zxcvbob
May 31, 2010, 05:33 PM
WW lead is already hard -- especially if you water-drop the hot bullets. So that's not your problem. Maybe it's even too hard.

DiscoRacing
May 31, 2010, 06:12 PM
I cast for the calibers that you meantioned with straight wheel weights and have no trouble at all... I dont drop mine in water, tho. and I do size them.

GP100man
May 31, 2010, 07:58 PM
My revolver bullets are 10.5 mostly& run .002 over bore size & rifle a tuff 15 or so with a GC.

Fit & a good lube works for me !!

rbf420
May 31, 2010, 09:15 PM
whats a good way to slug your bore, ive heard a couple different ways that arent too apealing...

Lavid2002
May 31, 2010, 09:18 PM
Find a round lead ball thats the same caliber as your bore, maybe a few thousandths over. Slap that motha on the end of your barrel (Out of your gun) Smack it some with a rubber mallet to start it, then tap it through with a wooden dowel and measure it : )

hornady
June 1, 2010, 06:19 AM
Line sinkers from the marts are the easiest, I have also used a drill bit a little over your bore diameter, just barely over, drill a hole threw a board, clamp this to a back up plate and pour (pure lead) in, which ever you use. Oil the slug and the barrel up before you start the slug in.

Jumping Frog
June 2, 2010, 11:25 AM
whats a good way to slug your bore, ive heard a couple different ways that arent too apealing...
I have saved some pure lead for slugging (soft). Two sources are stopping by a dentist and asking if they have any used xray foil you can have. I've also used the stick-on wheelweights as they are very soft.

Cast a few bullets using the soft lead.

Put the bullet on something solid and smack it lightly with a hammer. For example, that .452" bullet will now be squished out to a slightly larger diameter.
Put some lubricating oil on the bullet. Use an appropriate size wooden dowel rod ($0.97 at Lowe's) to push the bullet through the barrel.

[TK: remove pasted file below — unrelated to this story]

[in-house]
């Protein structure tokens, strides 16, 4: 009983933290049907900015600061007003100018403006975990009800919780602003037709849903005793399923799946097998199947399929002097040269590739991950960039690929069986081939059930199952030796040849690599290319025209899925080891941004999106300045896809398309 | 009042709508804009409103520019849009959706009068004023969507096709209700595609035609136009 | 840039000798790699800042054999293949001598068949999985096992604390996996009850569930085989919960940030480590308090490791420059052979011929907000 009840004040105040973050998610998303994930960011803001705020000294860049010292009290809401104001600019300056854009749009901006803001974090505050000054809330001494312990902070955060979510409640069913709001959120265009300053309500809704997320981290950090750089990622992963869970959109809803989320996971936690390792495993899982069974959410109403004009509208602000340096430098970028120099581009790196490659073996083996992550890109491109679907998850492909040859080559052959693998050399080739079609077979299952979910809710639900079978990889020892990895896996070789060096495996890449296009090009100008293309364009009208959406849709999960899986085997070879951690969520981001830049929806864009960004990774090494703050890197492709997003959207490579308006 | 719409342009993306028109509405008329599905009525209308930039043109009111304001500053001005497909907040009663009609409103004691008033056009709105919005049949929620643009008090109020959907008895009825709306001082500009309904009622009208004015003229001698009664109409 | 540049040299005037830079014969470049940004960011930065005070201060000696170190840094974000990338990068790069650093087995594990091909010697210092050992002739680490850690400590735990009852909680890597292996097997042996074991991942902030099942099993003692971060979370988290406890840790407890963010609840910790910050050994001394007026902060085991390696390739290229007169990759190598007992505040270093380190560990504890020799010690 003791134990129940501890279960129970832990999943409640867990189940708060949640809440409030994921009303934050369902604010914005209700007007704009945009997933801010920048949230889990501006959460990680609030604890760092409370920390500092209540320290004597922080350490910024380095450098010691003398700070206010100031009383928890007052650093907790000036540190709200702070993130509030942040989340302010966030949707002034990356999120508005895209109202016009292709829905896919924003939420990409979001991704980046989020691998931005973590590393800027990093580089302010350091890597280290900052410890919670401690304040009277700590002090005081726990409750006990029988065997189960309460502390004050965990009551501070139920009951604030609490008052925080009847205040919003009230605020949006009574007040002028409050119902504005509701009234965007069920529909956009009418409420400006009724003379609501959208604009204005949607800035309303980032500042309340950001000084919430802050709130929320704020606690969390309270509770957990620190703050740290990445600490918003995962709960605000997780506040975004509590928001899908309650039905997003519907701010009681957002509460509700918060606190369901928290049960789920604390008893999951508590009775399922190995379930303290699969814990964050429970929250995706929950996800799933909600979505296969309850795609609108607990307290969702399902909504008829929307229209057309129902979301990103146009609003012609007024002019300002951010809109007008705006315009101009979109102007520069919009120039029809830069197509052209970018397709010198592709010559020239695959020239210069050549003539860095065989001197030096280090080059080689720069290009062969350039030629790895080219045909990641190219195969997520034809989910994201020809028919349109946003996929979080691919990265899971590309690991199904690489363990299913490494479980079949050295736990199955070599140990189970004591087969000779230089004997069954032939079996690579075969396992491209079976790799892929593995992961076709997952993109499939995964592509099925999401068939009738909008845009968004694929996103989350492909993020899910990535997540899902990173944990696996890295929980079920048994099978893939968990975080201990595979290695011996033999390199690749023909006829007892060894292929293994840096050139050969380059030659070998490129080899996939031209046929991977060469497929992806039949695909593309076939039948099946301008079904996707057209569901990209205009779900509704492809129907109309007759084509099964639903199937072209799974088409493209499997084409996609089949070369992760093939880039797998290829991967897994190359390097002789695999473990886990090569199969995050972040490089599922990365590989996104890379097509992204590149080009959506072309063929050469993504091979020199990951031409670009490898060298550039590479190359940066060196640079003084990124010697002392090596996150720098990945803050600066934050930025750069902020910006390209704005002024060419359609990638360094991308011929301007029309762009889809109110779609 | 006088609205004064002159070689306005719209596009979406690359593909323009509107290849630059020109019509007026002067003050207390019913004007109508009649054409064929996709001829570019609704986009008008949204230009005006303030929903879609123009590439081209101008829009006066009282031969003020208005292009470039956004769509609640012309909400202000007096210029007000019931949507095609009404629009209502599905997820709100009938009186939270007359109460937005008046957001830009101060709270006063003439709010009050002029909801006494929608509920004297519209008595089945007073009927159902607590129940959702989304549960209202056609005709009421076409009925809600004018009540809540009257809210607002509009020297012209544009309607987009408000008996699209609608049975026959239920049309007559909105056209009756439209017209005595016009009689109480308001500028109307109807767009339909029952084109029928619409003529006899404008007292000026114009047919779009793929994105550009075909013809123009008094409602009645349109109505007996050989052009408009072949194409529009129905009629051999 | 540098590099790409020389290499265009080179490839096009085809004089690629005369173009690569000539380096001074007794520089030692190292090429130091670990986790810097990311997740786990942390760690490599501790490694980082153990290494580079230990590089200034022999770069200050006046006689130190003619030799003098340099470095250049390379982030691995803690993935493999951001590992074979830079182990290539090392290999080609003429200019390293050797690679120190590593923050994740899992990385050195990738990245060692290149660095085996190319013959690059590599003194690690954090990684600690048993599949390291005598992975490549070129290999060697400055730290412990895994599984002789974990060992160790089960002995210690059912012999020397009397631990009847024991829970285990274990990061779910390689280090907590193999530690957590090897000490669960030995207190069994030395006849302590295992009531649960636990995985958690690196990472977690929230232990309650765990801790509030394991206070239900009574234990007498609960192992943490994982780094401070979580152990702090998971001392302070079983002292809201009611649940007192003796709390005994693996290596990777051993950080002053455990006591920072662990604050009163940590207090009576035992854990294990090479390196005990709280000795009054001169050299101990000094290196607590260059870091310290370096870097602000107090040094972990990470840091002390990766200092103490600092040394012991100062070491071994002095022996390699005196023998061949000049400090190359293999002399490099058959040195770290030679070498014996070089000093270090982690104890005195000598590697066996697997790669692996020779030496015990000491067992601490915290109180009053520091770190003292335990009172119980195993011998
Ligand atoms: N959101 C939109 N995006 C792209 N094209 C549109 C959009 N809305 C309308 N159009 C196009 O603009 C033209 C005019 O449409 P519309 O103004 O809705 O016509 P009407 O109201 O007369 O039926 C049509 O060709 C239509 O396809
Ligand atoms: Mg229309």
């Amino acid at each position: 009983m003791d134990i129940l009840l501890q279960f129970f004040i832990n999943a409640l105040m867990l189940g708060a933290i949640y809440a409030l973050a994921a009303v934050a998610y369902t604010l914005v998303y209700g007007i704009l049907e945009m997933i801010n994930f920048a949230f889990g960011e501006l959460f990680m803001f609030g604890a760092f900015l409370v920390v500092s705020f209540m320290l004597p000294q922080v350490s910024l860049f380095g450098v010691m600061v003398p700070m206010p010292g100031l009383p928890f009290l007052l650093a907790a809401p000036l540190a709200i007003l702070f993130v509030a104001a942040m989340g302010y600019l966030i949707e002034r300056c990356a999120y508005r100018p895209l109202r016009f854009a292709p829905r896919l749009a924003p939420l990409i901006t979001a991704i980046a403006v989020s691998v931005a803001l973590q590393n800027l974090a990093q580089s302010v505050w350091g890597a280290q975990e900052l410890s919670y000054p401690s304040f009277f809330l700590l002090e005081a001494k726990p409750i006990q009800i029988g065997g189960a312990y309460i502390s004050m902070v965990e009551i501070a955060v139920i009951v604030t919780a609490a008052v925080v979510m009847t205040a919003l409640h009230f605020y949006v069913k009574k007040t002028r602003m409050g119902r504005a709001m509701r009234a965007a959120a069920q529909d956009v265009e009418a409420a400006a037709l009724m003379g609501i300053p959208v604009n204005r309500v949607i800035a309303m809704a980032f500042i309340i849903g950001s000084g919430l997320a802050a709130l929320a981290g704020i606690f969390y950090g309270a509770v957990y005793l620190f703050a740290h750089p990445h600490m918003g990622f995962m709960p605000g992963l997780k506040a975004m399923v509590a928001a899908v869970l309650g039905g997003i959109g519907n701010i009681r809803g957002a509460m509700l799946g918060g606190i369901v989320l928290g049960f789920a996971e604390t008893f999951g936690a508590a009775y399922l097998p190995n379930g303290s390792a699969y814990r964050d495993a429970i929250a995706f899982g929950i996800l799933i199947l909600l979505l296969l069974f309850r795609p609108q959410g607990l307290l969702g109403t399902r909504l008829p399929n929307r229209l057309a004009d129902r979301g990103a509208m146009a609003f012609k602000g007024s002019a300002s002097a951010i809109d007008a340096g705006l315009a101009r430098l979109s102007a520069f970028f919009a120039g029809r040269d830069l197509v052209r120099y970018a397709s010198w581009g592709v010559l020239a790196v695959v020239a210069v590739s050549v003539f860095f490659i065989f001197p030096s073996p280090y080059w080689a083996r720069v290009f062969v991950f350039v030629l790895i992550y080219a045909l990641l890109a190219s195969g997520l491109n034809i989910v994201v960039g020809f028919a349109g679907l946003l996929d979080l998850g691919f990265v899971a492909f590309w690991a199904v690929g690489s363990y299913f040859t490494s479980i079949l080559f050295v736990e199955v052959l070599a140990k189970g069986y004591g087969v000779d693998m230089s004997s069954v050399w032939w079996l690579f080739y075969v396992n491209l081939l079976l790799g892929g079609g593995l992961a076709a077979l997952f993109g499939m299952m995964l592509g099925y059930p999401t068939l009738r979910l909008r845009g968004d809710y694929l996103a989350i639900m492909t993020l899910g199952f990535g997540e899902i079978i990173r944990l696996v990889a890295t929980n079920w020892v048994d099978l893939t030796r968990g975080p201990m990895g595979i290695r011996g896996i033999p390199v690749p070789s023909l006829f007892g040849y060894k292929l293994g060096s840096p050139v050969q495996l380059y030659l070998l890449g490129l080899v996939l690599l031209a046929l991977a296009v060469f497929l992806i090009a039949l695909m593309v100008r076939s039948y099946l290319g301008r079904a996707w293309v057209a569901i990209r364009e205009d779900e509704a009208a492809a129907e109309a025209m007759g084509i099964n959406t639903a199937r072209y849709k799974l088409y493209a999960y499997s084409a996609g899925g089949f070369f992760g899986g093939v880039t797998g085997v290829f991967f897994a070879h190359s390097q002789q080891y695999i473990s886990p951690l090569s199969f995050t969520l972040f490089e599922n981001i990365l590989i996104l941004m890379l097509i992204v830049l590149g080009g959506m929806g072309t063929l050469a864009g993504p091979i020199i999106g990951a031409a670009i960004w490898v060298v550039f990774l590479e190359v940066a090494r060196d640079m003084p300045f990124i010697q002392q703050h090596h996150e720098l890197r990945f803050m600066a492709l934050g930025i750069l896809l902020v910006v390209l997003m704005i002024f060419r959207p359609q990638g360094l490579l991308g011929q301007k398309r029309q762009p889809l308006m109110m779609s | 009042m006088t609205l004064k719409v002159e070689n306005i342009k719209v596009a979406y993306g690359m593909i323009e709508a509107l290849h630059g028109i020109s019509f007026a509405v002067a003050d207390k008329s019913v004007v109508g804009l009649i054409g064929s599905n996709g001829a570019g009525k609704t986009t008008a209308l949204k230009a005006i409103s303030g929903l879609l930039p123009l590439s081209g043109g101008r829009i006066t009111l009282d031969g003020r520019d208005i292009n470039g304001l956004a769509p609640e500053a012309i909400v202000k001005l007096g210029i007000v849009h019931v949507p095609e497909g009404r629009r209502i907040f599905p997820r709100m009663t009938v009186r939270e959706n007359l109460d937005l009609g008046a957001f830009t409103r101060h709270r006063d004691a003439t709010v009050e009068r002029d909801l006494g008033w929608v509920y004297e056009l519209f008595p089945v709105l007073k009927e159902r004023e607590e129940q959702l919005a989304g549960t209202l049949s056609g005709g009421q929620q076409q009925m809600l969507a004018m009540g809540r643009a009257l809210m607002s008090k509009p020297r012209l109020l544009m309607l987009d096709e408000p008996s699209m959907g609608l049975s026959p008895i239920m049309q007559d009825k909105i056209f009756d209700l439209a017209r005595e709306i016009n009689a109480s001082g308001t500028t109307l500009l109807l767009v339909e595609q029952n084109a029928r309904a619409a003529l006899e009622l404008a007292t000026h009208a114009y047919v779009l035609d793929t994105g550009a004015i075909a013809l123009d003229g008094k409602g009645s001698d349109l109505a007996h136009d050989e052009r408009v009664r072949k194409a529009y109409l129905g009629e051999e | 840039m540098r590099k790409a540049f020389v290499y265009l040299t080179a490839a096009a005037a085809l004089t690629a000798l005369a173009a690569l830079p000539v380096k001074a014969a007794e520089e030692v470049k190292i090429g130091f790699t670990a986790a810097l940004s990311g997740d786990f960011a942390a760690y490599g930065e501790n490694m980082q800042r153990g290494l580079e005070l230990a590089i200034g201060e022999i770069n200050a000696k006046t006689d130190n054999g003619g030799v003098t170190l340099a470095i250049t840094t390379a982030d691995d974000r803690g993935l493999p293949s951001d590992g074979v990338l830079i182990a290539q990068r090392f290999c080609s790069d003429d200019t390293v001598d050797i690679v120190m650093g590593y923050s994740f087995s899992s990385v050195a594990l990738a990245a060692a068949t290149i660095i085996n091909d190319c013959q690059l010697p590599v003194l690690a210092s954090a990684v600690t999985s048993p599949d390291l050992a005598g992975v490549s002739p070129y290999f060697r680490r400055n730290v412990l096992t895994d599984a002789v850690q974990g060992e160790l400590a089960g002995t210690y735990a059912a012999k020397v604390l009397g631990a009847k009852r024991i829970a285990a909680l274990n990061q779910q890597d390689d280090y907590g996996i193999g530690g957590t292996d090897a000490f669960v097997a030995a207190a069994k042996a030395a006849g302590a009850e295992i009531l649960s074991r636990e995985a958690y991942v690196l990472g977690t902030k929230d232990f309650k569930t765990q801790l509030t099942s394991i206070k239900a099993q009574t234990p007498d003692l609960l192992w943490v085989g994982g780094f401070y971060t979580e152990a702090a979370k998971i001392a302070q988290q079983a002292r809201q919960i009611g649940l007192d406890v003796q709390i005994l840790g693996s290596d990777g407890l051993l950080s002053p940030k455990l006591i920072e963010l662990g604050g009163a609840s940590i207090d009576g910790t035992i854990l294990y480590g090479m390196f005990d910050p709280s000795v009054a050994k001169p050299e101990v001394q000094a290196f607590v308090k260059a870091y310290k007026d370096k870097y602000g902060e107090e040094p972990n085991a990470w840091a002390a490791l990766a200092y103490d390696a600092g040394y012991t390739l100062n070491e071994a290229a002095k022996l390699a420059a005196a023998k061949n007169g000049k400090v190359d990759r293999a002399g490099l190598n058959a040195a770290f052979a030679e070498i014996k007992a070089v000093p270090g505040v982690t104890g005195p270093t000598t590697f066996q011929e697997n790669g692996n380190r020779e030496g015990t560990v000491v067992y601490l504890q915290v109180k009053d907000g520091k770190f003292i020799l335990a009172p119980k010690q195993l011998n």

Rangefinder
June 2, 2010, 03:47 PM
I'd definitely concur with all the above mentioned concerning size--from what you mention, there is nothing wrong with your lead hardness. I run medium-load .40 S&W TC's cast from water dropped WW's and have a virtually clean bore every time. As brutish as it sounds to slug a bore in all of the above mentioned ways, that's how it's done--plain and simple. I think we all probably got the twinge in the gut telling us it was just wrong the very first time we did it---that feeling will pass just as soon as you realize that's just routine with lead bullets. Just do it, then over-size your bullets about .002 and that will likely eliminate your leading issues. Also, take Snuffy's advice about the Lee Liquid Alox. I switched to using it even on a non-TL .40 bullet rather than the hard lube I was using. It ran much cleaner, and even tightened up groups a little.

Crosshair
June 3, 2010, 01:19 AM
My 9mm and 40 S&W boolits get water dropped, but my 45 caliber ones get dropped on a damp towel and air cooled. No leading problems for me.